Last year, the UK made history when it passed a law ensuring at least 0.7% of the national income would be spent on helping the world's poorest. Even though that's just 7p out of every £10, the impact it has is incredible - UK Aid saves a life every two minutes. But this life saving intervention is at risk.
Earlier this year, the Mail on Sunday published a series of articles claiming that UK Aid is being spent on terrorism and wasteful projects - allegations that the UK government's Department for International Development has powerfully argued are unfounded in reality.
This week MP's will debate on whether the 0.7% law should be scrapped, I can't help but think what life would be like if it was the other way around. When I went into labour, I was in a sterilised hospital surrounded by expert midwives and doctors who had done this a million times before. I was taught how to breastfeed, and in the two years since his birth my son has had all the vaccinations he needs to protect him against deadly diseases. All this without spending a penny in on-the-spot costs. But not everyone is as lucky or privileged as I am.
Giving birth in a developing country can be a game of Russian roulette. Children's chances of surviving their first five years of life have significantly improved over the last 16 years or so, with child mortality rates dropping by almost 50% since 1990. Still, every year nearly 300,000 mothers die from complications during childbirth, while 2.9 million newborns die within the first 28 days of their lives.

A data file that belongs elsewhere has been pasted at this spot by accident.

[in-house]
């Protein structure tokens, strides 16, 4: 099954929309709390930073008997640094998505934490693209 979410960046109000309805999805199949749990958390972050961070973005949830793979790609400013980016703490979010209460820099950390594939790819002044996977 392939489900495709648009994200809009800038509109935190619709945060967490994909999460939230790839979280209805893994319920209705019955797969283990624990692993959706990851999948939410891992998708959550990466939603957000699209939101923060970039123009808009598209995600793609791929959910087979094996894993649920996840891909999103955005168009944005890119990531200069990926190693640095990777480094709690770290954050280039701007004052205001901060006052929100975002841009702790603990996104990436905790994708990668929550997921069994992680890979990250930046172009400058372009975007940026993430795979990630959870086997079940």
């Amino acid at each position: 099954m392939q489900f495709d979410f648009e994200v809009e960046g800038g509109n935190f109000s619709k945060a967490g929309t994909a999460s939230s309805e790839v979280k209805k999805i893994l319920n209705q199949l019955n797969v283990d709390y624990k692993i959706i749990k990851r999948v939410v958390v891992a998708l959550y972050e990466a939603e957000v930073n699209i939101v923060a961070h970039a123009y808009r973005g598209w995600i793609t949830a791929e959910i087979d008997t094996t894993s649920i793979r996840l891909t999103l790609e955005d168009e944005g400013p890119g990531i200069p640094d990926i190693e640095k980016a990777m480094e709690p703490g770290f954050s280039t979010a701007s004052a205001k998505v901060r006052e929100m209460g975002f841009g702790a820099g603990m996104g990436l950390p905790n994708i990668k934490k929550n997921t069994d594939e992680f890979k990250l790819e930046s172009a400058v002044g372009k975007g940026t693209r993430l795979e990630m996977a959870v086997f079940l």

UK Aid is playing a vital role for women's rights across the world, ensuring that millions of births take place safely with the help of nurses, midwives or doctors- a perfect example of UK Aid saving the lives of mothers and newborns around the world.
For so little - less than a penny in every pound - UK Aid achieves so much. It should be commended - not condemned - for its work. Is it perfect? Not yet. But now that we've enshrined the target into law, we should move away from debating the amount and work together to ensure that it is as effective as it could be.
As I enter the fifth month of my second pregnancy, I'm immensely privileged to know that I'll have a midwife present at the birth of my child and that I'll be able to protect it from dying from preventable diseases. But these are basic human rights for all people, and should not be the privileges of a lucky few. UK Aid is helping to ensure that everyone, no matter how much money they have or where they live, has access to these basic necessities. And I'm proud to support that.Suggest a correction